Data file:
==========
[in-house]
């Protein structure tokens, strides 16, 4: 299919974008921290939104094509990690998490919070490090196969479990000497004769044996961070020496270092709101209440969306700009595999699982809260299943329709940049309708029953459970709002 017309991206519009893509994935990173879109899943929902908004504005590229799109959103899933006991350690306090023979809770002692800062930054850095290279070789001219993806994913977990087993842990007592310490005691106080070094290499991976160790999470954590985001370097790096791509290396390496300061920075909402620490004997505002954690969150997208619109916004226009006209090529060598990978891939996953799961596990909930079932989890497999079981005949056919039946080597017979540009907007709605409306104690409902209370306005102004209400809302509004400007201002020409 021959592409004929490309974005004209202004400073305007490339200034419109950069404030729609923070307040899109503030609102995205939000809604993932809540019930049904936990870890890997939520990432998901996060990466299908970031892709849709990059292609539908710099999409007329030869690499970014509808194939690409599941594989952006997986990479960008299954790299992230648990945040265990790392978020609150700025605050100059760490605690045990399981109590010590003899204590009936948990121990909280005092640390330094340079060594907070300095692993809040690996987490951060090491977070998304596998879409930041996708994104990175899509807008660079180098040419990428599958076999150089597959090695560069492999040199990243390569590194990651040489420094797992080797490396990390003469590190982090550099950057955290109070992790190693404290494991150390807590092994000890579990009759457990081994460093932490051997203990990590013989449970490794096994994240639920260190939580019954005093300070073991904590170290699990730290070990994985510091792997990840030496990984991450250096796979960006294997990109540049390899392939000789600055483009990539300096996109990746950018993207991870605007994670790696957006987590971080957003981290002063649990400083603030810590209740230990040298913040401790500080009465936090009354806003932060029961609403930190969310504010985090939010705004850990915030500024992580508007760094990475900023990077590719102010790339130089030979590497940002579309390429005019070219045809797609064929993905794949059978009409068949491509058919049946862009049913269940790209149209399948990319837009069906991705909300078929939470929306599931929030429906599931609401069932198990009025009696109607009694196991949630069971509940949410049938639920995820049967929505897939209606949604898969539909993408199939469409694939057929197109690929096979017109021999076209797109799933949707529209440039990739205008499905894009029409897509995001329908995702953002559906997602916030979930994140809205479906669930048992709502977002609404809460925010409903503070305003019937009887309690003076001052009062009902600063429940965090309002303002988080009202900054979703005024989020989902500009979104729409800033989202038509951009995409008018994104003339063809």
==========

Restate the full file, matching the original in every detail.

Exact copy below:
[in-house]
């Protein structure tokens, strides 16, 4: 299919974008921290939104094509990690998490919070490090196969479990000497004769044996961070020496270092709101209440969306700009595999699982809260299943329709940049309708029953459970709002 017309991206519009893509994935990173879109899943929902908004504005590229799109959103899933006991350690306090023979809770002692800062930054850095290279070789001219993806994913977990087993842990007592310490005691106080070094290499991976160790999470954590985001370097790096791509290396390496300061920075909402620490004997505002954690969150997208619109916004226009006209090529060598990978891939996953799961596990909930079932989890497999079981005949056919039946080597017979540009907007709605409306104690409902209370306005102004209400809302509004400007201002020409 021959592409004929490309974005004209202004400073305007490339200034419109950069404030729609923070307040899109503030609102995205939000809604993932809540019930049904936990870890890997939520990432998901996060990466299908970031892709849709990059292609539908710099999409007329030869690499970014509808194939690409599941594989952006997986990479960008299954790299992230648990945040265990790392978020609150700025605050100059760490605690045990399981109590010590003899204590009936948990121990909280005092640390330094340079060594907070300095692993809040690996987490951060090491977070998304596998879409930041996708994104990175899509807008660079180098040419990428599958076999150089597959090695560069492999040199990243390569590194990651040489420094797992080797490396990390003469590190982090550099950057955290109070992790190693404290494991150390807590092994000890579990009759457990081994460093932490051997203990990590013989449970490794096994994240639920260190939580019954005093300070073991904590170290699990730290070990994985510091792997990840030496990984991450250096796979960006294997990109540049390899392939000789600055483009990539300096996109990746950018993207991870605007994670790696957006987590971080957003981290002063649990400083603030810590209740230990040298913040401790500080009465936090009354806003932060029961609403930190969310504010985090939010705004850990915030500024992580508007760094990475900023990077590719102010790339130089030979590497940002579309390429005019070219045809797609064929993905794949059978009409068949491509058919049946862009049913269940790209149209399948990319837009069906991705909300078929939470929306599931929030429906599931609401069932198990009025009696109607009694196991949630069971509940949410049938639920995820049967929505897939209606949604898969539909993408199939469409694939057929197109690929096979017109021999076209797109799933949707529209440039990739205008499905894009029409897509995001329908995702953002559906997602916030979930994140809205479906669930048992709502977002609404809460925010409903503070305003019937009887309690003076001052009062009902600063429940965090309002303002988080009202900054979703005024989020989902500009979104729409800033989202038509951009995409008018994104003339063809």